JOHANNESBURG – More than half of the tax-free savings accounts (TFSAs) opened in the first four months after the regulatory launch were life insurance policies, new research shows.
A study released by independent information forum Savetaxfree.co.za suggests more than 52% of the TFSAs opened by the end of June this year were life insurance policies followed by stockbroker accounts (23.9%) and collective investment schemes (23.5%). As most banks were hesitant to reveal information due to competitive concerns, they were excluded from the study. Volumes are displayed in the graph below.
Conducted in July and August this year, the study compiled data based on questionnaires completed by 18 institutions that offer these accounts. The authors estimate that the sample covers over 90% of the TFSA universe by assets. The study provides insight into some of the early trends related to this new market.
Stuart Theobald, Intellidex chairman and one of the analysts involved in the project, says the number of investors who chose some form of life insurance policy was surprising. This is largely due to the distributional strength of large life insurers.
While the study does not provide a breakdown with individual volumes for each service provider, an earlier Moneyweb article highlighted how Old Mutual’s aggressive TFSA advertising campaign has paid off.
“Saving through a life policy has a couple of advantages over other types of accounts. For one thing there is some protection from creditors as in the event of insolvency life policies are typically ring fenced from the rest of your estate. Also when you die the proceeds are paid to beneficiaries without the delay of waiting for your estate to be wound up or executor fees being levied on the amount.”
Excluding bank deposits, 35 384 TFSAs were opened by institutions by the end of June. Total assets amounted to R284.31 million, implying an average account value of R8 035.
While it is difficult to make any meaningful conclusion on the early success of the programme based on volumes, Theobald describes it as a “pretty good start”.
TFSAs were first introduced on March 1 this year and offer individuals an opportunity to invest up to R30 000 per annum in one or more TFSAs (collectively) up to R500 000 over their lifetime. All proceeds on the accounts are 100% tax-free. The incentive follows similar regulatory reforms in the UK and is an effort to encourage South Africans – especially lower and middle income groups – to save and to reduce the financial vulnerability of households.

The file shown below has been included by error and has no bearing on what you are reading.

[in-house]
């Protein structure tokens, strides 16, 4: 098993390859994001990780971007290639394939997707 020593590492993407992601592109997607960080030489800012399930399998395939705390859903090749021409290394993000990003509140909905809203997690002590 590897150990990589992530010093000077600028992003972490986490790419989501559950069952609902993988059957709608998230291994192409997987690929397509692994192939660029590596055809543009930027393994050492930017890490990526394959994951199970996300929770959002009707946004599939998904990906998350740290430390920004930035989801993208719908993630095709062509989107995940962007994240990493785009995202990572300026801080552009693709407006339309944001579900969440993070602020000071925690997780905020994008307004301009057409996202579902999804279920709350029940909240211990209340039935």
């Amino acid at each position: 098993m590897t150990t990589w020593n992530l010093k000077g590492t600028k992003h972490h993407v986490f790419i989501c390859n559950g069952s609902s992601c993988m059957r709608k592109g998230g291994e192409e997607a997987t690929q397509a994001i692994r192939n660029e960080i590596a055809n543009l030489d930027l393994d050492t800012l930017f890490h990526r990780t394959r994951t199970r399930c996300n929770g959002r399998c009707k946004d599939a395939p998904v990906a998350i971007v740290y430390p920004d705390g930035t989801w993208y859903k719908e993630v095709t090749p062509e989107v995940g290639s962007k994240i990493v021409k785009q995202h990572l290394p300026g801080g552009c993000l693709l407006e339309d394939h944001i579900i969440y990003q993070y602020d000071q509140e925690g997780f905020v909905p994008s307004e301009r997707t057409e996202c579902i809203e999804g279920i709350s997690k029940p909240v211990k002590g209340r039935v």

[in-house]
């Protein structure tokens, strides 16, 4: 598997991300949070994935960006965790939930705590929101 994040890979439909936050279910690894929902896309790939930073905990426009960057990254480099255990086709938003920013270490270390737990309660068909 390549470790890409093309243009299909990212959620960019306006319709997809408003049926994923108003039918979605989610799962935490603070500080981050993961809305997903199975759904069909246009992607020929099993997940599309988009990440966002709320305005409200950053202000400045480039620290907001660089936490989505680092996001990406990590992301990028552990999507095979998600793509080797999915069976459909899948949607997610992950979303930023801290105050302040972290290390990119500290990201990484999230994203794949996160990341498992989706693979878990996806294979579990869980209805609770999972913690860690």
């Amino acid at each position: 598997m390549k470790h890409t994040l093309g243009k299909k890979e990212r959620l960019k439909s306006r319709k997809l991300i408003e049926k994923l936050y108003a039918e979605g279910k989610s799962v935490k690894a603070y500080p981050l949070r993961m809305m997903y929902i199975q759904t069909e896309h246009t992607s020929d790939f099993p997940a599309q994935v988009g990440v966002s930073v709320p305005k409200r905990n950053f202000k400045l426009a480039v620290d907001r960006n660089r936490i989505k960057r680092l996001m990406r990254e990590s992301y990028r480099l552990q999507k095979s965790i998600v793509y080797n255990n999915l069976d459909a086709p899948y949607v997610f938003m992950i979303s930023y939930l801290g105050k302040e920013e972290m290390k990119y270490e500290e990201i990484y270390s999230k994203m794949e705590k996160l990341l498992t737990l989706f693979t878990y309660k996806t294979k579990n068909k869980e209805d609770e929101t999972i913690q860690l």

First time savers
According to the study, product providers consider 11 374 investors (32%) to be first-time savers.
Theobald says the whole purpose of the incentive is to teach people to become savers rather than to continuously incur debt. The fact that first-time savers have opened almost a third of the accounts is a positive development.
“All saving is easier if you have a lot of money, so one would expect people who have existing savings to be the ones who are most easily able to open these accounts. But the fact that a third has been opened by people who didn’t have existing savings products I think is a good result. It means that those people are doing something for the first time that is changing their behaviour,” he says.
According to the study 20% of clients (7 092) invested the maximum annual limit of R30 000 on opening. Product providers expect another 42% (14 730) of the investors who have opened accounts to reach the annual cap by the end of the tax year.
Are affluent investors really the ones who are reaping the benefits of a policy that was aimed at lower and middle-income earners?
Theobald says at an annual limit of R30 000 the benefits – even when the full amount is invested – are not that significant. The average salary for employed people in South Africa is about R15 000 a month and saving R2 500 of this, would be doing well.
“The regime caters for that average person quite well.”
Although product providers have lobbied for tweaks to be made to the regulations, the research suggests the introductory phase has largely progressed well.
Theobald says there are views in the market about tweaks that could be made to the regulations around the products. A number of participants feel the annual limit is too low and could be increased. Some believe different assets should be allowed in the accounts – particularly direct exposure to shares (currently this can only be done through exchange-traded funds). Life insurers also want to be able to include things like smoothed bonus portfolios for risk-averse savers.
Lobbies to widen the scope of assets that can be held should be expected, but ultimately it will be up to National Treasury to decide how to respond.
“The ambition has always been a fairly simple product that everyone can understand and from what we’ve been able to determine, that is what is happening.”
However, there is clearly a need for more education about savings in general and it is difficult for the industry to take that on its shoulders. Providers are incentivised to attract customers to their particular products rather than to promote the concept as a whole, Theobald says.
Government has some responsibility to explain the regulations and the regimes to the country – particularly to less sophisticated lower income consumers who aren’t necessarily consuming financial media, he says.